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Ten Oscar-winning Songs That Actually Hold Up

Ten Oscar-winning Songs That Actually Hold Up (photo)

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Music has accompanied film almost since film’s invention, whether performed live, cued off rudimentary wax cylinders or digitally recorded. When thoughtfully employed, a song can lift a scene from the boundaries of entertainment into the realm of art. “The Jazz Singer” featured synched songs back in 1927, but it wasn’t until 1934 and the 7th Academy Awards that Oscars were given out for them.

The greatest of these songs take on a life of their own, and, though they may always recall the film for which they were conceived, stand on their own merit. But plenty of other prizewinners don’t, particularly once you get past the golden age of the movie musical — quick, hum 2006 champ “I Need to Wake Up,” from “An Inconvenient Truth.”

With the 81st ceremony approaching and two Bollywood-inflected tunes from “Slumdog Millionaire” going up against Peter Gabriel’s Grammy-anointed “Down to Earth” from “WALL-E,” it seems a good time to look through the Academy annals to see how meaningful this award actually is in the cultural big picture. Here are the ten I’ve chosen for demonstrating the best staying power, influence and legacy. The more recent years seem to be at a disadvantage.

“The Way You Look Tonight” (1936)
From “Swing Time”
Music by Jerome Kern; Lyrics by Dorothy Fields.

Since Fred Astaire sat at a piano and sang this ditty in to Ginger Rogers in 1936, it’s been sung by every crooner from Frank Sinatra to Rod Stewart — Billie Holiday and Ella Fitzgerald recorded their takes, too. One version or another plays at every wedding, and it’s easily the most reproduced song in film on this list, appearing in at least 20 major films, from “Chinatown” to “Hannah and Her Sisters” to “Father of the Bride” to “Catch Me If You Can,” ensuring it keeps that breathless charm seven decades on.

“Over the Rainbow” (1939)
From “The Wizard of Oz”
Music by Harold Arlen; Lyrics by E. Y. Harburg

“The Wizard of Oz” was released on August 25, 1939, and delighted Depression-era American audiences with a dreamy iconic ballad of longing and escape. Exactly one week later, Hitler had decided he was over Poland and Europe entered World War II in earnest — imagine the cross-cutting montage between those two realities set to “Over the Rainbow.” It wasn’t long before America entered the war and, intentionally or not, the song would take on greater meaning to those same audiences. It was a tune for the times, then and now.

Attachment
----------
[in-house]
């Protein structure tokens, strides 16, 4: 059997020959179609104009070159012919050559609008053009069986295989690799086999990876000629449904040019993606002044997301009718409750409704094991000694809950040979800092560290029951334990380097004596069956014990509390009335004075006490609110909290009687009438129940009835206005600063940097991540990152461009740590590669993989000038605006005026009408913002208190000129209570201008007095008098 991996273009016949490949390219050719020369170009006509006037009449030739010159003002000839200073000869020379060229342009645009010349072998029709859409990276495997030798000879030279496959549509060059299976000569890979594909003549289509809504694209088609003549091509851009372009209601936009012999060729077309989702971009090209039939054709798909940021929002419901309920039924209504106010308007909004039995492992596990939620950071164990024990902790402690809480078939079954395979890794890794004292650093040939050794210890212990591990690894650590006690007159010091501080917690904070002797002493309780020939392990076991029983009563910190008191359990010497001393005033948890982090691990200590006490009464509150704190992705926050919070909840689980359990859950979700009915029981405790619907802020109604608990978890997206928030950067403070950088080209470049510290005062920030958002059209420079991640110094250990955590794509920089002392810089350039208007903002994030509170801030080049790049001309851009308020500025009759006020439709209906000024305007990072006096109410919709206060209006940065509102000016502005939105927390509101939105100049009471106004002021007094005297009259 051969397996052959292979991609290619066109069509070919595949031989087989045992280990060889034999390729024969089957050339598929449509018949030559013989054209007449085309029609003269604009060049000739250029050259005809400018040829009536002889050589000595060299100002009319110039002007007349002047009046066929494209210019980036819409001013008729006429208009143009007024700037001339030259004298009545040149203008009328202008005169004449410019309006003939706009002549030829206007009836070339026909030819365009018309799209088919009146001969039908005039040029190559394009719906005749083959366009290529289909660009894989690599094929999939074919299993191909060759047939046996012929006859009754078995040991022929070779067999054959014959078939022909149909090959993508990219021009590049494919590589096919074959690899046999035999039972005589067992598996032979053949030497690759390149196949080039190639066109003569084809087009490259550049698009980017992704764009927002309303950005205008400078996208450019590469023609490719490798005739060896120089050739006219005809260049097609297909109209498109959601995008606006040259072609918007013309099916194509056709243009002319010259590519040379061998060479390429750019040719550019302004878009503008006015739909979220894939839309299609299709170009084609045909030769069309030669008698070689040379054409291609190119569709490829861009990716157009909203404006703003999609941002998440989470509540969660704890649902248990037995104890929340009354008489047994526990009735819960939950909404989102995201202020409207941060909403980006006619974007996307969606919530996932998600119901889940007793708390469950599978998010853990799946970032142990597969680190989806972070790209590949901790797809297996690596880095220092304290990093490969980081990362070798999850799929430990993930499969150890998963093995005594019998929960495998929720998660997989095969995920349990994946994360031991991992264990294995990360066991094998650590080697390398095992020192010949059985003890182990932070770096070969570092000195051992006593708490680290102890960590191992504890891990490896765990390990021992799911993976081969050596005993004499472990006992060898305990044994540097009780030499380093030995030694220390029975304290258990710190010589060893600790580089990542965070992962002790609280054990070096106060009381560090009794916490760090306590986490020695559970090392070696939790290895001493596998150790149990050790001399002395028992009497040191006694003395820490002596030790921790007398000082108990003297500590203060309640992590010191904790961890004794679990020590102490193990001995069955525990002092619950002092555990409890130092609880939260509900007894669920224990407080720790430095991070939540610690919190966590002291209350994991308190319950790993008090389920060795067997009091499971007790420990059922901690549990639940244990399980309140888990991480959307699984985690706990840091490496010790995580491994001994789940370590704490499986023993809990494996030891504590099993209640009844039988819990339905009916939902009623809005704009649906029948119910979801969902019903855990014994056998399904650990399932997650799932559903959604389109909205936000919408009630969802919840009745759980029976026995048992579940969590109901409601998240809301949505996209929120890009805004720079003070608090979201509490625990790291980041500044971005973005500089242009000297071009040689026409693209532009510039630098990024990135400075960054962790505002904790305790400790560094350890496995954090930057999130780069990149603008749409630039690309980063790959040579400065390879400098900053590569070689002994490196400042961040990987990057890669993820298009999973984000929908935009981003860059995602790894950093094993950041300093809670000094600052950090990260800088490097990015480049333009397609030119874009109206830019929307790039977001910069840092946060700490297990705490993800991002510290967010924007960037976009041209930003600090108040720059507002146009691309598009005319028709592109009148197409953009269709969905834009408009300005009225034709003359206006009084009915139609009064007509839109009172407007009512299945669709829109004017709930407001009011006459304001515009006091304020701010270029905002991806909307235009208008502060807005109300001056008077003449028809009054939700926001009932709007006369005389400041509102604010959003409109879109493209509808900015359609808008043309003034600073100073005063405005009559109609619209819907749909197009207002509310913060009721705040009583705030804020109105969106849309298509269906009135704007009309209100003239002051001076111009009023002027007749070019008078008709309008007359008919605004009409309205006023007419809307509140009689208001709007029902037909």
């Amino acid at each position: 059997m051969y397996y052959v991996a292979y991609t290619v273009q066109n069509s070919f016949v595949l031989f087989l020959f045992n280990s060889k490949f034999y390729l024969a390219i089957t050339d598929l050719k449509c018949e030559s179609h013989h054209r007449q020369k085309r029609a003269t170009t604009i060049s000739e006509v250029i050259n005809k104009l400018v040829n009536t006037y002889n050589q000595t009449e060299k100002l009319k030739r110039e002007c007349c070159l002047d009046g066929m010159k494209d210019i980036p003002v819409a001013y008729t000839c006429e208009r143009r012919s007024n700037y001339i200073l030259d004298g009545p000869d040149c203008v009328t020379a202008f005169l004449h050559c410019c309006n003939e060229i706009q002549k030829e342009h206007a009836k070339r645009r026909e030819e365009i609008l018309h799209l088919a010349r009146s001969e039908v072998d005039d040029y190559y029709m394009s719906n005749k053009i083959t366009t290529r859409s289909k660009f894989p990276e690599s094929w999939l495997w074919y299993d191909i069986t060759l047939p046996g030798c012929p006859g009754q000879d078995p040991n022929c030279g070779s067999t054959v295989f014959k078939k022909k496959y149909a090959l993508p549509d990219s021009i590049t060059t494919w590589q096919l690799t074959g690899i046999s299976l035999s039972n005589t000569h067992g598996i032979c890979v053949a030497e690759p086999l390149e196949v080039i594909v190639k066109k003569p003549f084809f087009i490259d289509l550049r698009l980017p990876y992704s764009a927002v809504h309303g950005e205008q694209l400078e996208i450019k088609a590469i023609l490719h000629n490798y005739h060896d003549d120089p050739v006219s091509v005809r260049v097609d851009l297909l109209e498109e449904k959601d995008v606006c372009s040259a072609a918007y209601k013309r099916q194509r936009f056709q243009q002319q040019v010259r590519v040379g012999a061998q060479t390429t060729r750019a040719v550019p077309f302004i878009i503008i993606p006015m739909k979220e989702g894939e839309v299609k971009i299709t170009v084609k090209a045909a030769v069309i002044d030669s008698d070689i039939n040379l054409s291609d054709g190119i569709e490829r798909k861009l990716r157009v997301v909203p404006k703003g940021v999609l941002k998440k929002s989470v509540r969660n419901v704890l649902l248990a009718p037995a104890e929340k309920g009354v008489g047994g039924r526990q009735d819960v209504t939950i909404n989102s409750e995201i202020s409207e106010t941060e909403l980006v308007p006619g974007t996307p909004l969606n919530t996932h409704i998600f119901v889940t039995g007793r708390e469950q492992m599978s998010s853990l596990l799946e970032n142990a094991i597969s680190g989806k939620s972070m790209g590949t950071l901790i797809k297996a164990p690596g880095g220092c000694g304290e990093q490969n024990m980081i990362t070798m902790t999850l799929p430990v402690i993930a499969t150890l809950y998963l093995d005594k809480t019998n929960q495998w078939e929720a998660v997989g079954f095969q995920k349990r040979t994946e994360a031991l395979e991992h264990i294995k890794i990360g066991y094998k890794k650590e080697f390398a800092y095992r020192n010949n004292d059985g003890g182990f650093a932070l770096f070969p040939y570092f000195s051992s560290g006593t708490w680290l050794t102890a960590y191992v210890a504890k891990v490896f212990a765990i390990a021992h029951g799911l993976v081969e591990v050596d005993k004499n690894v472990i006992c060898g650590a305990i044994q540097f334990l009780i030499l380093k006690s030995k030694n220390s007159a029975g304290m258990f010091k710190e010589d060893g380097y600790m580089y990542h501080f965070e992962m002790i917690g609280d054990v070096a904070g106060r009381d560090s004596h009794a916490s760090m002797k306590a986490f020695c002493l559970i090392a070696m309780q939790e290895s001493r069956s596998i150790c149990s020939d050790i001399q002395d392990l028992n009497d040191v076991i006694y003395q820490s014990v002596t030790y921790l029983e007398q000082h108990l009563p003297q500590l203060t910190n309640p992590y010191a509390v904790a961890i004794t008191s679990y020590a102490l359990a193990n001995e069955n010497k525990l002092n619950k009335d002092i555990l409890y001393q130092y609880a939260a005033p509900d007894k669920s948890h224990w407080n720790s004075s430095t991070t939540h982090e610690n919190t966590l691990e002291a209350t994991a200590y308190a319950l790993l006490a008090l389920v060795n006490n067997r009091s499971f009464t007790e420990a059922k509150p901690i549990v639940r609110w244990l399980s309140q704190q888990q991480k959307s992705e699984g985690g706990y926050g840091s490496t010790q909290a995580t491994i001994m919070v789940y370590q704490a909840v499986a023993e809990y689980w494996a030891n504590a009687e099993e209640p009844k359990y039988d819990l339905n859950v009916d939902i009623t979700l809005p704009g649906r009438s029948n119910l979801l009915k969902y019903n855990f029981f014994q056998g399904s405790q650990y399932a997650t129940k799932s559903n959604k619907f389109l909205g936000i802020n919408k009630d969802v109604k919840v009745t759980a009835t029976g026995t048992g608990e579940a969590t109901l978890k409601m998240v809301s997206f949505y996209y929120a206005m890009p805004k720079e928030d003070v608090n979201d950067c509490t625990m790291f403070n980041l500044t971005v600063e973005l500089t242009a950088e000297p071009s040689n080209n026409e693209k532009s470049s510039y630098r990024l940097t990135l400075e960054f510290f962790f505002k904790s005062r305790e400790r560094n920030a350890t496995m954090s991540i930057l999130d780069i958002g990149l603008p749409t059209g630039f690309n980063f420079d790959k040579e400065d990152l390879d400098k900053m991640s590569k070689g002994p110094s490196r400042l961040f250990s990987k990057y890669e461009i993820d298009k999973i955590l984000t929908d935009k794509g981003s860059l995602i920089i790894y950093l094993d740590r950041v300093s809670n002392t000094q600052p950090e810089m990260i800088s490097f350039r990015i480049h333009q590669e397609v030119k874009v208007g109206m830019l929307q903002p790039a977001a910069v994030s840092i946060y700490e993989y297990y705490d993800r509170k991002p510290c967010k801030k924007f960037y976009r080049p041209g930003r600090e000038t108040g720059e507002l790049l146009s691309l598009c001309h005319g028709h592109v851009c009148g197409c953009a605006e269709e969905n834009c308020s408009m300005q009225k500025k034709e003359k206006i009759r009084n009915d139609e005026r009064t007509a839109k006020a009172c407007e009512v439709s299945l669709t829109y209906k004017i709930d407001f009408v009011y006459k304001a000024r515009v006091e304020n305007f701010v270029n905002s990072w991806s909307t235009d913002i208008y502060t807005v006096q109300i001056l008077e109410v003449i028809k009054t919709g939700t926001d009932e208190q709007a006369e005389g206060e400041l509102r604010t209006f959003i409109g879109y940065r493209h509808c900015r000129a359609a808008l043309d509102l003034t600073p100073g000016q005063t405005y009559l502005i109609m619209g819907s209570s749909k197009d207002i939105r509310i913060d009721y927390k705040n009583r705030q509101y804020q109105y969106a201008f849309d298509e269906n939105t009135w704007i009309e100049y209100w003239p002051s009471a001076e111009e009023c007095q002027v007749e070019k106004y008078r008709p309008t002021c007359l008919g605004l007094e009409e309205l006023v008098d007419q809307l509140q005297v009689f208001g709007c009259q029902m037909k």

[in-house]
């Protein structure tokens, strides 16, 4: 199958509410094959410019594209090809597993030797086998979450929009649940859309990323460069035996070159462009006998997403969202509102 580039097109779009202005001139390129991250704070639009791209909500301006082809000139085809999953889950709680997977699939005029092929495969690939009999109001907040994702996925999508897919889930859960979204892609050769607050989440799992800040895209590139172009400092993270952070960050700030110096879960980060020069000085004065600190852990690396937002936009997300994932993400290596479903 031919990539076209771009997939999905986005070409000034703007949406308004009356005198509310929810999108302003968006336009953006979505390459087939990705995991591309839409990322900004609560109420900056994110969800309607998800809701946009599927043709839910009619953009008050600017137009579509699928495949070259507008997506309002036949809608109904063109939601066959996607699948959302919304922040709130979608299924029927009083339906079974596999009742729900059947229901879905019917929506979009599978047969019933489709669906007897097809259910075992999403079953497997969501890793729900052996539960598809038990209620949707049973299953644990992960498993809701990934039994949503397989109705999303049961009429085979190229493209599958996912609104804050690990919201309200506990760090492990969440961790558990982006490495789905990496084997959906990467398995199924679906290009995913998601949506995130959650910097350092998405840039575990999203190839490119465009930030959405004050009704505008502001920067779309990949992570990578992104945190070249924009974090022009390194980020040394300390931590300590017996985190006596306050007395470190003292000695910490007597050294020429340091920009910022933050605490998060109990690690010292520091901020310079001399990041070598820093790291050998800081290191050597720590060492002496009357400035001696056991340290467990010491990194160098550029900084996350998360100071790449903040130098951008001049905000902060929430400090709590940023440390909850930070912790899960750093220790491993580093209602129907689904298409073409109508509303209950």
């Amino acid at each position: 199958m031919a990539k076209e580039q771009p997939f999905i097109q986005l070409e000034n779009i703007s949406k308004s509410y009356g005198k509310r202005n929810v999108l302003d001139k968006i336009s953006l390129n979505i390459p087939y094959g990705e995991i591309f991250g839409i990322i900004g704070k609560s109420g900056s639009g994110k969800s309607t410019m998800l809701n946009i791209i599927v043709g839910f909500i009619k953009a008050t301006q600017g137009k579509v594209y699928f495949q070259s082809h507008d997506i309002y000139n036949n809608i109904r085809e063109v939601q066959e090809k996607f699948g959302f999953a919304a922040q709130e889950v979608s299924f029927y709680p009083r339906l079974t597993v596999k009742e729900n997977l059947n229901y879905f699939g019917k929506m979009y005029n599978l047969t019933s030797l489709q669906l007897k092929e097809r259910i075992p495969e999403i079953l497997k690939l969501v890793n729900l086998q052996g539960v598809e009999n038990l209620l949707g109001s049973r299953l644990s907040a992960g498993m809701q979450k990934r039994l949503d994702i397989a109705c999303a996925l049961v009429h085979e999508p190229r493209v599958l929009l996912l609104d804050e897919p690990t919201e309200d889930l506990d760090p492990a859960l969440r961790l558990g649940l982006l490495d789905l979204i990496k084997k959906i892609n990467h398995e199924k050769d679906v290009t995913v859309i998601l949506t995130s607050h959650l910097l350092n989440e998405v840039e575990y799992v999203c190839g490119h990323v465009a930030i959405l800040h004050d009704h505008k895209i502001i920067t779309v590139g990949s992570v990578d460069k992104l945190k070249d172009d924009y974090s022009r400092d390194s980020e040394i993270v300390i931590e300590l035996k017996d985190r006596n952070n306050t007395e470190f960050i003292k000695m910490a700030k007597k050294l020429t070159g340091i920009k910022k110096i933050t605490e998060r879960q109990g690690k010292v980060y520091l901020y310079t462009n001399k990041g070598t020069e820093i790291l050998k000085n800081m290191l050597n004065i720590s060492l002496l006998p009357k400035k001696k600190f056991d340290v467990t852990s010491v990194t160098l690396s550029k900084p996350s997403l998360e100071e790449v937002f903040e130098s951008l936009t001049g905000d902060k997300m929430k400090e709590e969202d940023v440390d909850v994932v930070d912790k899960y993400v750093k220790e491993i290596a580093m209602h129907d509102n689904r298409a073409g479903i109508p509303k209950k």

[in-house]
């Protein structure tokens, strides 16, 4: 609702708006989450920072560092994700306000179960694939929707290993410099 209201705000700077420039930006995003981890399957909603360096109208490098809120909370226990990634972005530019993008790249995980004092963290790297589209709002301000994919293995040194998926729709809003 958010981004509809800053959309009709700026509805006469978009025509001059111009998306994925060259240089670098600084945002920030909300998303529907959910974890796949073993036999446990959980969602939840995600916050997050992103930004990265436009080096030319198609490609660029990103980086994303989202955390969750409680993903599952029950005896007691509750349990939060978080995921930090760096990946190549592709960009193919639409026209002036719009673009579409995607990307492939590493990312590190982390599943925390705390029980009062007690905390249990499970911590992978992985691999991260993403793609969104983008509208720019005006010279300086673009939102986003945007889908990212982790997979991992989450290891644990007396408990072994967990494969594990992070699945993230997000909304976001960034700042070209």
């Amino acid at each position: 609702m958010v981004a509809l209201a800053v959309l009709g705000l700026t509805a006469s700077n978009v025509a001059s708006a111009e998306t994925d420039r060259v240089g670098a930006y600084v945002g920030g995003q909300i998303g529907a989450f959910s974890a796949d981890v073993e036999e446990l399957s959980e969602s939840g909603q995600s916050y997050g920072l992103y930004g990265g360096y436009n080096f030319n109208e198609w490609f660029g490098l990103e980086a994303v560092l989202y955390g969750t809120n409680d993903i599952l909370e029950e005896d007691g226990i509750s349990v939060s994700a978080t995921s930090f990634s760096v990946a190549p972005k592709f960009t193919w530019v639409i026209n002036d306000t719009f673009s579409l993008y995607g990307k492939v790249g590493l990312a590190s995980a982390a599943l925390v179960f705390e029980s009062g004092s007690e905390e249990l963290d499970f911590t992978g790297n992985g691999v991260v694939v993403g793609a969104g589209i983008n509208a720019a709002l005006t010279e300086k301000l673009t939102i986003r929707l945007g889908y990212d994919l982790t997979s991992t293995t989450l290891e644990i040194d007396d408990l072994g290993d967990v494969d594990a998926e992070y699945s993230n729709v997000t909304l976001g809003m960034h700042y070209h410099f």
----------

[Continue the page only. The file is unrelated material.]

“When You Wish upon a Star” (1940)
From “Pinocchio”
Music by Leigh Harline; Lyrics by Ned Washington

This song has become synonymous with the vast Disney empire and, inescapably, the childhood of any American (makes no difference who you are). There was a dismal stretch through the ’90s of cheesy best original song Oscar-winners from animated films, and just maybe a few will stand the test of time, but this one will always be the first.


Hacked In

Funny or Die Is Taking Over

FOD TV comes to IFC every Saturday night.

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We’ve been fans of Funny or Die since we first met The Landlord. That enduring love makes it more than logical, then, that IFC is totally cool with FOD hijacking the airwaves every Saturday night. Yes, that’s happening.

The appropriately titled FOD TV looks like something pulled from public access television in the nineties. Like lo-fi broken-antenna reception and warped VHS tapes. Equal parts WTF and UHF.

Get ready for characters including The Shirtless Painter, Long-Haired Businessmen, and Pigeon Man. They’re aptly named, but for a better sense of what’s in store, here’s a taste of ASMR with Kelly Whispers:

Watch FOD TV every Saturday night during IFC’s regularly scheduled movies.


Wicked Good

See More Evil

Stan Against Evil Season 1 is on Hulu.

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GIFs via Giphy

Okay, so you missed the entire first season of Stan Against Evil. There’s no shame in that, per se. But here’s the thing: Season 2 is just around the corner and you don’t want to lag behind. After all, Season 1 had some critical character development, not to mention countless plot twists, and a breathless finale cliffhanger that’s been begging for resolution since last fall. It also had this: